TREND: Mushrooms Emerge from Underground

A New Kind of Wellness “Trip”

All-inclusive magic mushroom retreats—where the “trip” gets combined with increasingly luxe wellness experiences—are on the march in countries where psilocybin is legal (such as Jamaica, Costa Rica and Holland).

It’s striking that, when a psychiatrist, such as Julie Holland, imagines the future of psychedelic experiences, she envisions a place that’s “a cross between a spa/retreat and a gym…where they can be experienced in a safe, supportive environment.” And it’s a fitting model: an expert-led, sensory-focused retreat where a psychedelic “trip” happens within a wellness trip (as psilocybin, unlike cannabis, is hardly an everyday drug).

MycoMeditations is a pioneer with weeklong retreats on a private Jamaican bay, with airport pickup, lovely food, guided hikes and massages, and evening by-the-fire-and-ocean group mushroom sessions.

The exclusive Alquimia Centre of Healing Arts in the Colombian jungle (that accepts guests who receive one of their much-sought internships) serves up serious education on Amazonian medicine and enlightenment through expert-led natural psychedelic experiences, such as magic mushrooms.

Paul Austin’s The Third Wave has begun full-blown magic mushroom retreats in Costa Rica, the British Virgin Islands, Jamaica and the Netherlands. Sites, such as, aggregate psychedelic and mushroom retreats worldwide, and, while there are far more heavier-dose ayahuasca retreats now, mushroom retreats are popping up everywhere from Ibiza to Bali.

While a very different psychoactive experience and smaller potential market, the magic mushroom trend now bears some resemblance to the early days of the now-raging cannabis-as-wellness trend. Who would have thunk even three years ago that there would now be glossy magazines devoted to the luxury “cannabis lifestyle” or that a fancy hotel, such as The Standard Hollywood, would be putting a high-end cannabis boutique smack dab in the lobby?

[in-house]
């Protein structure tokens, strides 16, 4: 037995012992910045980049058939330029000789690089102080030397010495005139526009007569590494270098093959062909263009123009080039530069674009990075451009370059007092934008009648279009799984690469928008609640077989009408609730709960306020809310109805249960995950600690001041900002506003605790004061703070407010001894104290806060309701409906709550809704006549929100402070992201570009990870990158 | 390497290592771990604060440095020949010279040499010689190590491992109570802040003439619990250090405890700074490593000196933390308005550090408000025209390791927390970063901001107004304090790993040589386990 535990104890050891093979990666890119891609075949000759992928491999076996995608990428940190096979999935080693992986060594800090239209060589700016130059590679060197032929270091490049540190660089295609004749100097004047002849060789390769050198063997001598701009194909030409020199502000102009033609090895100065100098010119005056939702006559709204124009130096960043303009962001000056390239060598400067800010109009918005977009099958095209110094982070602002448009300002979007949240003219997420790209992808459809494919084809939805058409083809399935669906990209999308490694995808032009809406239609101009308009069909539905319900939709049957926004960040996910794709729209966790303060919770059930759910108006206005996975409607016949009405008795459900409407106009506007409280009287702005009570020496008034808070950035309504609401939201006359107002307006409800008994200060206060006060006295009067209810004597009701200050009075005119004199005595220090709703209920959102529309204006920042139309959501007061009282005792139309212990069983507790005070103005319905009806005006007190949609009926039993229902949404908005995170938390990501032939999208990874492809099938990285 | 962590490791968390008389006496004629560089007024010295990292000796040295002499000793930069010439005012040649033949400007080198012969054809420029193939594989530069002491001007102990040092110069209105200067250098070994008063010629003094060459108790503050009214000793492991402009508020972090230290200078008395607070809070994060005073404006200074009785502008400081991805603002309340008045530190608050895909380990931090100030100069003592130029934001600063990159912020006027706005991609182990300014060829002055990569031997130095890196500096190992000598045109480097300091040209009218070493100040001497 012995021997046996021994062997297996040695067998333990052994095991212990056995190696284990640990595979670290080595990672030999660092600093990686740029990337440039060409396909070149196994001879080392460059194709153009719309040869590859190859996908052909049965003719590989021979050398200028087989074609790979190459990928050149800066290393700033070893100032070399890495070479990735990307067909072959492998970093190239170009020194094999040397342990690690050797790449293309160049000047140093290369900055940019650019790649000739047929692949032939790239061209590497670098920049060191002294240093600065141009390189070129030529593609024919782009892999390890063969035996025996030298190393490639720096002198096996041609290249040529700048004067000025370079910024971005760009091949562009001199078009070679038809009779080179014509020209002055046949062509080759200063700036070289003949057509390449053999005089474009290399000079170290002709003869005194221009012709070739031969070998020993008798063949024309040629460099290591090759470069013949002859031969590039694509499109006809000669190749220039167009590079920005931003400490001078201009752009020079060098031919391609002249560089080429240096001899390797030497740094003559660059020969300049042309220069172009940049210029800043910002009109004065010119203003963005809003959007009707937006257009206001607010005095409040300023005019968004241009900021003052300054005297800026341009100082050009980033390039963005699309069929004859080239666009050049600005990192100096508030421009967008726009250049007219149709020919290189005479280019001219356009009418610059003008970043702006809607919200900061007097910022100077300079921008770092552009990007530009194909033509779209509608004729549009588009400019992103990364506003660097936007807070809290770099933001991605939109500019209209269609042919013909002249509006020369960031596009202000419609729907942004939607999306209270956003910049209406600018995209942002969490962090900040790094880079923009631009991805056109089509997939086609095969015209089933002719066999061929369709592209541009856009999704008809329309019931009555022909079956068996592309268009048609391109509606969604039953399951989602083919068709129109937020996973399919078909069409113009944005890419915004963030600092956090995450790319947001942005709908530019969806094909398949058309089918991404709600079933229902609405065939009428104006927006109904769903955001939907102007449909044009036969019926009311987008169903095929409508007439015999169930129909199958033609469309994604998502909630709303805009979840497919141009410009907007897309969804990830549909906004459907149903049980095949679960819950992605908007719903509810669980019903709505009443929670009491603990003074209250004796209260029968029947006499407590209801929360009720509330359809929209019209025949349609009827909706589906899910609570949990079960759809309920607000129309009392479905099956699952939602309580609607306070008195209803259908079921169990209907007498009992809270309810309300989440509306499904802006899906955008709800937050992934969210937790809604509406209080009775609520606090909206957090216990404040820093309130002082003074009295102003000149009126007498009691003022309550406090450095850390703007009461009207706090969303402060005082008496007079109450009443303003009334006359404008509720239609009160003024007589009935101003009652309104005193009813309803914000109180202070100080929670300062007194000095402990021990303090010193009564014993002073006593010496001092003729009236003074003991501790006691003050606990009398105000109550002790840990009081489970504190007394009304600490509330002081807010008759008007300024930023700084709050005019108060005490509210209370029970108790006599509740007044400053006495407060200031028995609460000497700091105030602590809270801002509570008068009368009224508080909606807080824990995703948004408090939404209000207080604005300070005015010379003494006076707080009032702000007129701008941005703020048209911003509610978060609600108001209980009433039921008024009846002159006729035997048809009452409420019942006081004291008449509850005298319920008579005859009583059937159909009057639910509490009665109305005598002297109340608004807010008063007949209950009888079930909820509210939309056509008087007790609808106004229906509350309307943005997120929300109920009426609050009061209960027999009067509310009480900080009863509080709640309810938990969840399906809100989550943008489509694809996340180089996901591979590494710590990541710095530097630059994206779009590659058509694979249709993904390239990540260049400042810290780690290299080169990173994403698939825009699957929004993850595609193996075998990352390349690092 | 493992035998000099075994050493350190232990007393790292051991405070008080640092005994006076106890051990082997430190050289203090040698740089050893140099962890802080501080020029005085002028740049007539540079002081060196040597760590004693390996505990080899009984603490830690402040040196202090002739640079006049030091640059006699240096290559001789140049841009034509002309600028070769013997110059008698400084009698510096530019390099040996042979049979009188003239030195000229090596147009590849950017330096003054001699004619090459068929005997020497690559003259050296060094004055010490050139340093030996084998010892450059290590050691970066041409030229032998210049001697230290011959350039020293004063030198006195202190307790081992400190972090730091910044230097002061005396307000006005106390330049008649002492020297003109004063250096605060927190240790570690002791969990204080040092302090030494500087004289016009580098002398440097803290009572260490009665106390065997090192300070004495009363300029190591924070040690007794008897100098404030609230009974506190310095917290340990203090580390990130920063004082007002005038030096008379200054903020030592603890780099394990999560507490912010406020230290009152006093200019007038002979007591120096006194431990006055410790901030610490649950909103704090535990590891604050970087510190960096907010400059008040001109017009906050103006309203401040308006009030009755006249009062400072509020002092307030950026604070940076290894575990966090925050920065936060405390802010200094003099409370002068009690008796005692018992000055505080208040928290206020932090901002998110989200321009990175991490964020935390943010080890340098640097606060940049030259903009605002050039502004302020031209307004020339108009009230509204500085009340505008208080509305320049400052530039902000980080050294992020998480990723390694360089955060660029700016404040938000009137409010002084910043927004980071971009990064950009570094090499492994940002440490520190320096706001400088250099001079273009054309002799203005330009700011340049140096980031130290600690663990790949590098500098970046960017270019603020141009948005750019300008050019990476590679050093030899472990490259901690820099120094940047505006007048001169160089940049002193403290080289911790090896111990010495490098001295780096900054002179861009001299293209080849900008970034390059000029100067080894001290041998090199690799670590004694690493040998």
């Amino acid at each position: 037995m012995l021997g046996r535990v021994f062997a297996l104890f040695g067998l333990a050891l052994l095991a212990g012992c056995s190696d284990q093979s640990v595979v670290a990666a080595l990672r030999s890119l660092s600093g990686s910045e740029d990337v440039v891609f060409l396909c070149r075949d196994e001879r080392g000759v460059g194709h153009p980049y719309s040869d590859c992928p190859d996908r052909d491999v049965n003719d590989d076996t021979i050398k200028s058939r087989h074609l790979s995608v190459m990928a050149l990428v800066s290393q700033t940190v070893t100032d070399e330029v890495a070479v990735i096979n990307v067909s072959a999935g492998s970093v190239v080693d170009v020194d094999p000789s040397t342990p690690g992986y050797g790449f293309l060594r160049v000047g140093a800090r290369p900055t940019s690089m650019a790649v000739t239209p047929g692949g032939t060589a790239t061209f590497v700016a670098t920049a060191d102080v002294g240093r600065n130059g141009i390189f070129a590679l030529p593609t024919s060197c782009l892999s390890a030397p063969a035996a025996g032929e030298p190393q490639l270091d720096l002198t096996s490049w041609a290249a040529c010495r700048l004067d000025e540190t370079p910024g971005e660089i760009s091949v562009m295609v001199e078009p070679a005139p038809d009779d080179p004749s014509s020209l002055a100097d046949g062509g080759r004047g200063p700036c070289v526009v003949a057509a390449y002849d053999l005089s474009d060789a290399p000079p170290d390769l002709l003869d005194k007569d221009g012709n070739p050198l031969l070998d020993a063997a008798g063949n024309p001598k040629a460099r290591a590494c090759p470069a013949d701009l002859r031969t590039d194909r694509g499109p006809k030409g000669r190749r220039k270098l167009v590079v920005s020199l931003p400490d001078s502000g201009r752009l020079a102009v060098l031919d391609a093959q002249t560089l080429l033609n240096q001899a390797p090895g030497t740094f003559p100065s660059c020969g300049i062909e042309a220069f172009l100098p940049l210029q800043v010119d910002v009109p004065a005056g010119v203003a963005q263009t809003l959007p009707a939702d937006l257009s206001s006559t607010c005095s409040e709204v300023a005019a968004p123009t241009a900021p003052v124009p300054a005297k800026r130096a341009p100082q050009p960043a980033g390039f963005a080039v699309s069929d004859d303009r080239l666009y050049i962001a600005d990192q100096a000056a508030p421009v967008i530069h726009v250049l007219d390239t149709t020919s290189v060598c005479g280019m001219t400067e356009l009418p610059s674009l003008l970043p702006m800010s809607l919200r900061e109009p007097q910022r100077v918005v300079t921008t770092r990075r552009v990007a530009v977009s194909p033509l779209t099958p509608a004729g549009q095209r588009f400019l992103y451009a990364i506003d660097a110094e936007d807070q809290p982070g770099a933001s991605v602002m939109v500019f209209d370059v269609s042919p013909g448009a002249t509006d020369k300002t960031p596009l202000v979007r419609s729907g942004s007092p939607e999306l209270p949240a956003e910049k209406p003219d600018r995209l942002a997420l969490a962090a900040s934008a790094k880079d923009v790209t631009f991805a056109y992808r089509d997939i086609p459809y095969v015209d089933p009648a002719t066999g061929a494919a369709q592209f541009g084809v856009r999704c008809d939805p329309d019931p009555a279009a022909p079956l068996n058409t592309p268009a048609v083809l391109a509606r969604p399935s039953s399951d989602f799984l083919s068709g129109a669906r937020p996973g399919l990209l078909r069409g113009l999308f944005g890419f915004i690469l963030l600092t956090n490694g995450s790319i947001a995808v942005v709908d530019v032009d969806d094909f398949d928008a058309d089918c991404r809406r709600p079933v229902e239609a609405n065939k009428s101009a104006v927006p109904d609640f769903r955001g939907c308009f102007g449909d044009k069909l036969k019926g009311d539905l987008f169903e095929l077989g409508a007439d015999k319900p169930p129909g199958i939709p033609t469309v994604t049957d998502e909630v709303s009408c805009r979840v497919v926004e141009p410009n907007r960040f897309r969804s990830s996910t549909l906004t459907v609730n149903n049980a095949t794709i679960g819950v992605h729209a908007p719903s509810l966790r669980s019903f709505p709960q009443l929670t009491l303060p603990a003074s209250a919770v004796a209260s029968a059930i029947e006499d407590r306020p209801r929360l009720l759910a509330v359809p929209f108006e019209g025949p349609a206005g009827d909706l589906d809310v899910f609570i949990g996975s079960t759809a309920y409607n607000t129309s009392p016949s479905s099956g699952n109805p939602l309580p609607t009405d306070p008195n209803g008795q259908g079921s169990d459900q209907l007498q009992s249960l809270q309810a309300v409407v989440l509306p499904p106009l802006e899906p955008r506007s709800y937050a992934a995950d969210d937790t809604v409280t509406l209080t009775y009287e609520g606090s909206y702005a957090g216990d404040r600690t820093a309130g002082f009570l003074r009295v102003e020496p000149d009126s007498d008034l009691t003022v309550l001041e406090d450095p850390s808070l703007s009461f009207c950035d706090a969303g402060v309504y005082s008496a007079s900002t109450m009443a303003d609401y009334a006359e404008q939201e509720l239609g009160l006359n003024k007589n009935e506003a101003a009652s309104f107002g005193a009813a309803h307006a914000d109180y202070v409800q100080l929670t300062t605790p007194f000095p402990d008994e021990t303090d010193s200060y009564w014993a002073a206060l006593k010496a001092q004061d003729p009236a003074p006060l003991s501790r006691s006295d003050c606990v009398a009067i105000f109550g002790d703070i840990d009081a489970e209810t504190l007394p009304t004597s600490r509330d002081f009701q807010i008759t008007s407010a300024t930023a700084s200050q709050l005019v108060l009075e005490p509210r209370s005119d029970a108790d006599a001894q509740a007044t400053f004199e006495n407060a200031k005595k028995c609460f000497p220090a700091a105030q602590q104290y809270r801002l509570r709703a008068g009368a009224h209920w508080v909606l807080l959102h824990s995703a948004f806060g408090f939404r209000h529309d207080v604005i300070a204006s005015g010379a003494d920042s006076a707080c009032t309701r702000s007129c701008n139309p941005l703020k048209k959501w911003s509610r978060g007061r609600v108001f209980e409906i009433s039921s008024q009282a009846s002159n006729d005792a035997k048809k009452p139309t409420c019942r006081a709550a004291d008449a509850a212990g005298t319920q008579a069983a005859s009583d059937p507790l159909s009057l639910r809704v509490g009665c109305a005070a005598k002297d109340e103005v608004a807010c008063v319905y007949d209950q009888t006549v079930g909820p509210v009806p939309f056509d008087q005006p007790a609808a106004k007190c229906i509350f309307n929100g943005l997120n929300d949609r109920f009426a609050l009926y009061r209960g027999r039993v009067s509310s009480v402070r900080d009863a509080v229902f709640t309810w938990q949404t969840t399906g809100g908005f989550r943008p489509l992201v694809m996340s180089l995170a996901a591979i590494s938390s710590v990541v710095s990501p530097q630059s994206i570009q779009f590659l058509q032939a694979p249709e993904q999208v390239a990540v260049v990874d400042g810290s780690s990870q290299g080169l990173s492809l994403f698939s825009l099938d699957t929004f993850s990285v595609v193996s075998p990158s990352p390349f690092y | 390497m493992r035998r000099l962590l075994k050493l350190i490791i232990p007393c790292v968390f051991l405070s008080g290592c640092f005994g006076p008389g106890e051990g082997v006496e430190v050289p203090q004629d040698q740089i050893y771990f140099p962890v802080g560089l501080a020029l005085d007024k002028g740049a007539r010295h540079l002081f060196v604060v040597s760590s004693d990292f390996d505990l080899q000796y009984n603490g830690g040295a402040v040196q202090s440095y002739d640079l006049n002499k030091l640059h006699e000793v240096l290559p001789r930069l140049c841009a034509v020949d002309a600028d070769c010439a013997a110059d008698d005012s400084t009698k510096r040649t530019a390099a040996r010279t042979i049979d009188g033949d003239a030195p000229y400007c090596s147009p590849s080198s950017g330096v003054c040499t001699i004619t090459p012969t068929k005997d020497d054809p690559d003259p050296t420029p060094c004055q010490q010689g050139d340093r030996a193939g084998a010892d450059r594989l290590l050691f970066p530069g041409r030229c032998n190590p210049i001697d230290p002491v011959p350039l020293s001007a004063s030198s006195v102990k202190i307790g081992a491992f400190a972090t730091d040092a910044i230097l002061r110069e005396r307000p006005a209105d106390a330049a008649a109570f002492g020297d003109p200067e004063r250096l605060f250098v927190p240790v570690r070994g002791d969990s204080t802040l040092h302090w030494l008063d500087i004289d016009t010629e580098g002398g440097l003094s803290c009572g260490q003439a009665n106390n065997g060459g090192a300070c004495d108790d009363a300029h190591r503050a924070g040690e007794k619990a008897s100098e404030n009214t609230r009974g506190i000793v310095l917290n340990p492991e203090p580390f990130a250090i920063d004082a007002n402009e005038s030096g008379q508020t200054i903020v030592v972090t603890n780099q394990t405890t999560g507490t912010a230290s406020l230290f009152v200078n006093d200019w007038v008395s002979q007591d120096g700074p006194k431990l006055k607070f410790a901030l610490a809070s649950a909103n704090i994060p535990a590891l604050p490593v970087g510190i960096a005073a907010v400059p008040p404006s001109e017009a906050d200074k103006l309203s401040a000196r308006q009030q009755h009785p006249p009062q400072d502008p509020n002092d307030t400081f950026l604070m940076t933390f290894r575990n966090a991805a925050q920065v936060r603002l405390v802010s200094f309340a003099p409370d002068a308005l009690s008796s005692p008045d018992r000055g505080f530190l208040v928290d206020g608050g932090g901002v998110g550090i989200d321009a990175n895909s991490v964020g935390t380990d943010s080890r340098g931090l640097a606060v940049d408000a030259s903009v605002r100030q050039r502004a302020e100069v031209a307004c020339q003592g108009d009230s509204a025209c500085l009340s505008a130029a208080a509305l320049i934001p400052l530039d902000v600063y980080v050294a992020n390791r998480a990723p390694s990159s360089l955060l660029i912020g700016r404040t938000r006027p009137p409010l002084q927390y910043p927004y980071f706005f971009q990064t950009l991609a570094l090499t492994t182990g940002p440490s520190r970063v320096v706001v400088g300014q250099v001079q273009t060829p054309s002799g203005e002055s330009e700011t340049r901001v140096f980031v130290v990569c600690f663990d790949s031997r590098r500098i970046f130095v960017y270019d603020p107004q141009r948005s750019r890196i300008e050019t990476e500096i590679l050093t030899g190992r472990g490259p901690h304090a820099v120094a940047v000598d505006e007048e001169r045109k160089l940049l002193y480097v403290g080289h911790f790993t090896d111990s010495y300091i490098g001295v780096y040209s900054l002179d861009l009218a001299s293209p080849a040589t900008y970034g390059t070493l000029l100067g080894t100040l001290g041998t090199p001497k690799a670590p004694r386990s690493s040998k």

It’s not “high” on every traveler’s bucket list, but in an age where “the trippier the better” rules in wellness travel (we seek everything from shamans to crystal healing), mushroom retreat offerings will only evolve and expand.

Forecasting The Future

  • US states to follow decriminalization of cannabis with the legalization of magic mushrooms, as research continues to show that microdosing psilocybin can treat depression and anxiety, relieve symptoms of cluster headaches, and even treat addiction.
  • Ramp up in investor interest in magic mushrooms: The antidepression medication market is expected to grow to $16.9 billion worldwide in 2020.
  • As wellness retreats offering ayahuasca and magic mushrooms become more commonplace, other, lesser-known, natural psychedelics are emerging. One example is “iboga” from the small African country of Gabo; the plant is central to the Bwiti religion, which combines the worship of the forest with Christianity.

This is an excerpt from the TRENDIUM, a bi-weekly communication exploring the wellness trends identified in the 2018 Global Wellness Trends Report.
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4 thoughts on “A New Kind of Wellness “Trip””

  1. Real information about these retreats seems tragically lacking. Mushroom retreats in BVI should be a huge deal by now. How can I find them?

    Thank you.

    1. Hi Kenneth, thank you for your comment. There are some aggregators of global psilocybin and other plant medicine retreats popping up – I’m not seeing retreats in the British Virgin Islands listed there, but believe that the major company Third Space has held them there. Agree that more curated and comprehensive information sites/platforms are needed. – Beth

  2. Thank you for sharing your experience in mushroom tripping. It’s not high on every traveler’s bucket list, but in an age where the trippier the better rules in wellness travel, mushroom retreat offerings will only evolve and expand.

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